The Lord goes in to them holding his victorious weapon, his cross. When Adam, the first created man, sees him, he strikes his breast in terror and calls out to all: ‘My Lord be with you all.’ And Christ in reply says to Adam: ‘And with your spirit.’ And grasping his hand he raises him up, saying: ‘Awake, O sleeper, and arise from the dead, and Christ shall give you light.

‘I am your God, who for your sake became your son, who for you and your descendants now speak and command with authority those in prison: Come forth, and those in darkness: Have light, and those who sleep: Rise.

‘I command you: Awake, sleeper, I have not made you to be held a prisoner in the underworld. Arise from the dead; I am the life of the dead. Arise, O man, work of my hands, arise, you who were fashioned in my image. Rise, let us go hence; for you in me and I in you, together we are one undivided person.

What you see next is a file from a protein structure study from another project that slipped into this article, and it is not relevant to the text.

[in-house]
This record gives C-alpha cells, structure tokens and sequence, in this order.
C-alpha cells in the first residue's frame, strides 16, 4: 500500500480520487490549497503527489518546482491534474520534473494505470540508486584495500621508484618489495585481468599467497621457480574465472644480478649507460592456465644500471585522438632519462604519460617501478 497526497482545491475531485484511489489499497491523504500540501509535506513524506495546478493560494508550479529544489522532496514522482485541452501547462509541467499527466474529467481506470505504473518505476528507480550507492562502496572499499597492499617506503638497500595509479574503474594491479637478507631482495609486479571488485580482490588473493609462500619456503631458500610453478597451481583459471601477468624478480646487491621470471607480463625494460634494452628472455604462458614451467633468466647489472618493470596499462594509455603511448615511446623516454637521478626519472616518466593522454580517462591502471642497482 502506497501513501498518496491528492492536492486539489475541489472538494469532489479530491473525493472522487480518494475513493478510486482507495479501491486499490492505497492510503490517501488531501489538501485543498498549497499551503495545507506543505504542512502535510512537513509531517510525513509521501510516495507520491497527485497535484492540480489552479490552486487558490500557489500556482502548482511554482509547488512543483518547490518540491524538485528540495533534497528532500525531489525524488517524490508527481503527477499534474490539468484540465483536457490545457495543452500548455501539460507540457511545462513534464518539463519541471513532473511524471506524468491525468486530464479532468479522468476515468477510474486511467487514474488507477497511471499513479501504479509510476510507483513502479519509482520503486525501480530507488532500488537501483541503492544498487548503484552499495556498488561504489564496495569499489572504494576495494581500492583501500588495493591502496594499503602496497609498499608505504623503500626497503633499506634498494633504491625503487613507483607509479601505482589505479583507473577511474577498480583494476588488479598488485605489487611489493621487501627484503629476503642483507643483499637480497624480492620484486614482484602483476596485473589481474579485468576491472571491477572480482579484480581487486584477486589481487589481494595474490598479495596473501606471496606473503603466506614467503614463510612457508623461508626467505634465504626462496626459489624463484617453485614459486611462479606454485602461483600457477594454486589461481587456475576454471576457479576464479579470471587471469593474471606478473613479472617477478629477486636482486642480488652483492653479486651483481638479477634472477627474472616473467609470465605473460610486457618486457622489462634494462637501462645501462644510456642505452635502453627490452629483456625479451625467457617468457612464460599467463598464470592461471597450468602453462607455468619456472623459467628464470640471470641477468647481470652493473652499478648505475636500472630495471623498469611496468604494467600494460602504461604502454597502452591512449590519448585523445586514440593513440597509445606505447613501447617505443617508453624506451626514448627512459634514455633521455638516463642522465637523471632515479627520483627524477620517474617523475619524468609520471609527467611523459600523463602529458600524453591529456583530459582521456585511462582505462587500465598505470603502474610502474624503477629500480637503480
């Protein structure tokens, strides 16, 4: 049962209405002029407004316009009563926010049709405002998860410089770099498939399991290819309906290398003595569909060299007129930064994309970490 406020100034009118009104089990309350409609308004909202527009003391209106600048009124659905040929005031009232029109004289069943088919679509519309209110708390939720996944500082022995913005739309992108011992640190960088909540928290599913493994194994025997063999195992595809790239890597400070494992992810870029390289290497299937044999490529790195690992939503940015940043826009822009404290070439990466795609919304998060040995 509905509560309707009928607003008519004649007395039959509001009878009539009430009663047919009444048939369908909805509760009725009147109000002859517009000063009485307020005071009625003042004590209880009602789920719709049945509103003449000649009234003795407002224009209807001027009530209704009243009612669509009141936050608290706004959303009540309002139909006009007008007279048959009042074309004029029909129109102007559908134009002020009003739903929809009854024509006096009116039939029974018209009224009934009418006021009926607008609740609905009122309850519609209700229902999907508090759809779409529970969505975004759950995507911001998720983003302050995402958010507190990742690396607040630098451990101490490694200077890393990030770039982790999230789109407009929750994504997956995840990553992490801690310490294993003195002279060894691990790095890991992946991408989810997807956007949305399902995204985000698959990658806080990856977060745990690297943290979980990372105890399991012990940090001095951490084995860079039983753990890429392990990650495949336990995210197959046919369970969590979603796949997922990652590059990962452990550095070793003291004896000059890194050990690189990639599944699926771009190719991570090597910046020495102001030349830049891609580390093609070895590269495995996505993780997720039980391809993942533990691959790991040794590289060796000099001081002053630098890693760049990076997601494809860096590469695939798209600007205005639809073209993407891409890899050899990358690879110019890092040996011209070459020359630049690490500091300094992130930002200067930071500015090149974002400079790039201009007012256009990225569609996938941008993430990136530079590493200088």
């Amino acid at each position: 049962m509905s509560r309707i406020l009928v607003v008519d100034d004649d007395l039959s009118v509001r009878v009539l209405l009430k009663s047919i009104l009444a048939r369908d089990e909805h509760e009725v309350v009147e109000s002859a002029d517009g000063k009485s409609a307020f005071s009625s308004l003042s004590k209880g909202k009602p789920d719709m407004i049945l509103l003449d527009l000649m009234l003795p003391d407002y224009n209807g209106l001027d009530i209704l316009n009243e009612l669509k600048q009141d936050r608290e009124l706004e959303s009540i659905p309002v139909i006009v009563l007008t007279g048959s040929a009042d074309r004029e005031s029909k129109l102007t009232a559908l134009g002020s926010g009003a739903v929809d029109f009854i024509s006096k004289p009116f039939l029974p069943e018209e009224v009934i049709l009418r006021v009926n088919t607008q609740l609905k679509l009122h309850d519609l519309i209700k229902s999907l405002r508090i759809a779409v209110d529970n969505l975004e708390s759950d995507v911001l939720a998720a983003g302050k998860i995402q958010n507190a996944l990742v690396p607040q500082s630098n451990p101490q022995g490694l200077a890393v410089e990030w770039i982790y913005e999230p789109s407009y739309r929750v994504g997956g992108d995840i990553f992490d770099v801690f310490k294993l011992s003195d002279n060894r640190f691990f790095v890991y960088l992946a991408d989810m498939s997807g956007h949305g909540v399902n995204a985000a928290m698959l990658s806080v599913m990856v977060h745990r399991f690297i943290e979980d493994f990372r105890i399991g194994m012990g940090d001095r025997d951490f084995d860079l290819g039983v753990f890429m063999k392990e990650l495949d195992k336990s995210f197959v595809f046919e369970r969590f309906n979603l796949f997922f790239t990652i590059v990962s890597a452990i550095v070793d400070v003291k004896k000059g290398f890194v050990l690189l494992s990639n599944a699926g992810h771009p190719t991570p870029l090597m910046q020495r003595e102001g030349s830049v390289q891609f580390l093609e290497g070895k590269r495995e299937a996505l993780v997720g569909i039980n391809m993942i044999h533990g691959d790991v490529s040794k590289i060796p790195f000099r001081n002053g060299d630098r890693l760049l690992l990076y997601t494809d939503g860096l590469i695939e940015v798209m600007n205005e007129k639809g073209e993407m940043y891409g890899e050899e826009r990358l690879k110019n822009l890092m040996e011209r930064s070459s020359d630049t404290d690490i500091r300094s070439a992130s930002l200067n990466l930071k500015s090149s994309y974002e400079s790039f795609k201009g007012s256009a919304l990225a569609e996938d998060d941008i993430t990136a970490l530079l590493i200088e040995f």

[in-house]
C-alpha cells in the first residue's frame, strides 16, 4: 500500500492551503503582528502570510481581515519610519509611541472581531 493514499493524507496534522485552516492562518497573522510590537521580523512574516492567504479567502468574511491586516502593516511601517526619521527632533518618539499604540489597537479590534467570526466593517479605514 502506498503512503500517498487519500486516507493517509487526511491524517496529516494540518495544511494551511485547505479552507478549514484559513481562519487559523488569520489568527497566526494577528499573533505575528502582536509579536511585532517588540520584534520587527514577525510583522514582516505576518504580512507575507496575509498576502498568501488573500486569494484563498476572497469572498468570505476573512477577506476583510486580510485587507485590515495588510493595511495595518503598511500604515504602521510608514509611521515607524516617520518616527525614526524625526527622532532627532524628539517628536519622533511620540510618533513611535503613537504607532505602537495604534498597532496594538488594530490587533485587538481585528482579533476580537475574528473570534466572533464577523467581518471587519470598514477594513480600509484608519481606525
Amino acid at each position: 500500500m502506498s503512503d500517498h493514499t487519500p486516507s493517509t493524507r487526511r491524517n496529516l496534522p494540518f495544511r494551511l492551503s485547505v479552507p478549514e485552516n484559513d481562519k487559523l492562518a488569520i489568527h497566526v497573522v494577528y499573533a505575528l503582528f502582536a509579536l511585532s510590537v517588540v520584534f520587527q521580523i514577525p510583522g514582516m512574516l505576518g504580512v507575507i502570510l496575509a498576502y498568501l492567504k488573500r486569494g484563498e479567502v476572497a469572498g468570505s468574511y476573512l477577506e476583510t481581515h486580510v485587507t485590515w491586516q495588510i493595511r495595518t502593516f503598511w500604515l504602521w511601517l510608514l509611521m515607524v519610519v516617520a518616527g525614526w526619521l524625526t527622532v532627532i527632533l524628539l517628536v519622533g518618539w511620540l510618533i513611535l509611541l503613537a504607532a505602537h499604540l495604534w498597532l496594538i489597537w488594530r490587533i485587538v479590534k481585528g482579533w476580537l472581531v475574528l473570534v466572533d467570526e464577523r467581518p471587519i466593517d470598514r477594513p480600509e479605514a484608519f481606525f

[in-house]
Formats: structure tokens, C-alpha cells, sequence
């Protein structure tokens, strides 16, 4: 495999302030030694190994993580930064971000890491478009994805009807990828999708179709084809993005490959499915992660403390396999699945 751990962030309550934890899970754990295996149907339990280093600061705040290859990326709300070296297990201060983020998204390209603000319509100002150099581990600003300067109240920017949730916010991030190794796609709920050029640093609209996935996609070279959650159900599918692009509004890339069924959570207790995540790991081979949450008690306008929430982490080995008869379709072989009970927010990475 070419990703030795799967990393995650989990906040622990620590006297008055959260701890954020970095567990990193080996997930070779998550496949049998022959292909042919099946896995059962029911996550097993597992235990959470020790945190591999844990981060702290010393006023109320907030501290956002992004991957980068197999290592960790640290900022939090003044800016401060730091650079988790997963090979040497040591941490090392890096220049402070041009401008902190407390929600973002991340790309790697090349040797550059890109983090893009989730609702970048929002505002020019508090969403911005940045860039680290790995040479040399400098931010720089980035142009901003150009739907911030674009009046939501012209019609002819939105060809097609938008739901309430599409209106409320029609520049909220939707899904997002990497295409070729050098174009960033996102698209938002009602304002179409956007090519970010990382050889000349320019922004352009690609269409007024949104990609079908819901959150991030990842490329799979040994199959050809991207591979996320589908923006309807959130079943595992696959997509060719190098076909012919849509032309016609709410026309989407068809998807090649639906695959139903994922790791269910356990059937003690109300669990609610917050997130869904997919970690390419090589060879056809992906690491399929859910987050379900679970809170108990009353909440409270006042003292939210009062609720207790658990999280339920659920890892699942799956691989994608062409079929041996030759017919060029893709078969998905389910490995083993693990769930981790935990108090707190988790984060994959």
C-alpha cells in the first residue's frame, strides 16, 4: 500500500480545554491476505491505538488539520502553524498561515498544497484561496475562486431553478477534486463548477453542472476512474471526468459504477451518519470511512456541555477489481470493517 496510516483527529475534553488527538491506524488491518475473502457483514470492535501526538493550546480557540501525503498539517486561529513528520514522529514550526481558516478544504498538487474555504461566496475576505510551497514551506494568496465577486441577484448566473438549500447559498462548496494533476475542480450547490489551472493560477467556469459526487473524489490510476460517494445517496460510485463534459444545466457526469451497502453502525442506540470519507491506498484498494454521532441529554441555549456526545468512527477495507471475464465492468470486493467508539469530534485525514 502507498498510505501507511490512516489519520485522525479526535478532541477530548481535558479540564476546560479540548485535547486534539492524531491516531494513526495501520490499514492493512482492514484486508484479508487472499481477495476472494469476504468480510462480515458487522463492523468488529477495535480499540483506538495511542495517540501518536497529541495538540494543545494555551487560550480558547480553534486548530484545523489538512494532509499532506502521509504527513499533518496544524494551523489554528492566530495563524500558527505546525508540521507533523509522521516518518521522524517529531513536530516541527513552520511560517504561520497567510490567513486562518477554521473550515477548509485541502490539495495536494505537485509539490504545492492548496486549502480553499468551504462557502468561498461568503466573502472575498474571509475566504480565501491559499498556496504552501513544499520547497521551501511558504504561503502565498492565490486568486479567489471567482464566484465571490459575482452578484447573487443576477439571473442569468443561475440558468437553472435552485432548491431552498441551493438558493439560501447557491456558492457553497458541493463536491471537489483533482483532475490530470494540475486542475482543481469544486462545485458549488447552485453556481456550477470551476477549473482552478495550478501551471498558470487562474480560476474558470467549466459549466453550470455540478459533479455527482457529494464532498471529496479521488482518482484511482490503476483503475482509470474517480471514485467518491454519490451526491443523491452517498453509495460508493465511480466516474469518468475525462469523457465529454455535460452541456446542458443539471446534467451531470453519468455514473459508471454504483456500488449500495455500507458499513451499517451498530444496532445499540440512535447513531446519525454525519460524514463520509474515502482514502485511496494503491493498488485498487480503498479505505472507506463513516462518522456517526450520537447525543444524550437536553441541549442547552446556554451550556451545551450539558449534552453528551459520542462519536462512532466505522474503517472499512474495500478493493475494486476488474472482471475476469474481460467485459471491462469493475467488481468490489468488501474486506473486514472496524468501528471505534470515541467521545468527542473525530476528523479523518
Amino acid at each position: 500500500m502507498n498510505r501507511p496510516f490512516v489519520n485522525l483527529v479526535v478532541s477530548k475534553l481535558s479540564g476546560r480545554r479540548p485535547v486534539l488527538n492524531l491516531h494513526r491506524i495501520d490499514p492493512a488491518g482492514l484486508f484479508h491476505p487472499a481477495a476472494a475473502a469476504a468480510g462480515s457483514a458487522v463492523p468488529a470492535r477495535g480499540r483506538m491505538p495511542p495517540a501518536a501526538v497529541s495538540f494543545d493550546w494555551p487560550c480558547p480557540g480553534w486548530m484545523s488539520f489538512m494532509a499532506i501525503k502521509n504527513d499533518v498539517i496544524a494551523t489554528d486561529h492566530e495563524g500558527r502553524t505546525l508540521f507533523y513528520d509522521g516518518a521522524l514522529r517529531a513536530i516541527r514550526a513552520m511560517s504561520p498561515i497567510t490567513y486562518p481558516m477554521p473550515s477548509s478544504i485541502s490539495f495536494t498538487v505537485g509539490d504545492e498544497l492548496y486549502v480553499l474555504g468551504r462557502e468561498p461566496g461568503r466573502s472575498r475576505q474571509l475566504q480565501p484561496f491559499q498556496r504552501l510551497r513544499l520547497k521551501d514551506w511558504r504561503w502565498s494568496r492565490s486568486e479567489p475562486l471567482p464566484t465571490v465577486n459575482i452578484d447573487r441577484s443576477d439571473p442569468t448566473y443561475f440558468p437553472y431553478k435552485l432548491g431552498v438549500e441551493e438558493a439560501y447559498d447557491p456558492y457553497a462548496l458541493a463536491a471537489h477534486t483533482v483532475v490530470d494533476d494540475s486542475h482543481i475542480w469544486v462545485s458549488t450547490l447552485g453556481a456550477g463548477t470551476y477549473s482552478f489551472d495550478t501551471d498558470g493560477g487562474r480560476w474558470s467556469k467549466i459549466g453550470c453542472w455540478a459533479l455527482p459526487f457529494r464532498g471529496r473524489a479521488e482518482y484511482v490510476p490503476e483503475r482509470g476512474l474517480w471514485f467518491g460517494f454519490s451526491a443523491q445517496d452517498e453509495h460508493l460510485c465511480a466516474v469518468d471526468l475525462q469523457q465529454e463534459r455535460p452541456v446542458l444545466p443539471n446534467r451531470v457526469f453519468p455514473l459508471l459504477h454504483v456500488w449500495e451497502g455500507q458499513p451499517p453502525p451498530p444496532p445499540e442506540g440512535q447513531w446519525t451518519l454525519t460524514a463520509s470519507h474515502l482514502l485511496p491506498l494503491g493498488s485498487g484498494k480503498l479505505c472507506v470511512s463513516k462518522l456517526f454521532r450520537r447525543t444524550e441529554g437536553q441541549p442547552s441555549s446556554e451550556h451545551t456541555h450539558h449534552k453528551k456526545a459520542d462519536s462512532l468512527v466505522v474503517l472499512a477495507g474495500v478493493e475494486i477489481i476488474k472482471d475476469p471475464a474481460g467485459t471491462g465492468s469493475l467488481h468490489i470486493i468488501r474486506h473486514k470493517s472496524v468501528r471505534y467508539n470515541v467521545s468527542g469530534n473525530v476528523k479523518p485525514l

Friday, March 25, 2016

Good Friday

Isaiah 52:13–53:12

Psalm 22

Hebrews 10:16-25

Hebrews 4:14-16; 5:7-9 (alternate)

John 18:1–19:42

In churches that follow a liturgical tradition, the readings for Good Friday evening should stand alone, without the need of a sermon. Most that I am familiar with are doing some form of “Stations of the Cross,” “The Seven Last Words,” or some series of reflections.

My offering for this blog post today is partly personal – actually, very personal.

My mother and me at my ordination, January 18, 2003.

My mother and me at my ordination, January 18, 2003.

You see, on Good Friday, 2009, my mother died. The date was April 10, since Good Friday obviously doesn’t fall on the same date every year. When I began this daily discipline nearly 40 days ago I knew I would come to this day. Even back then I wondered what I would write when I would come to this day. It has been seven years, after all, but the grief never really goes away. It lurks, like Satan, until “an opportune time.” And it seems that, at least for me, it always reappears on Good Friday.

I’ve told this story so often to so many people that I can’t remember whether I’ve shared it on this blog or not. But each Good Friday, I have to express it somehow, or the day will haunt me. So if you’ve read or heard me tell my Good Friday story before, I apologize in advance for walloping you once again with this less than winsome narrative.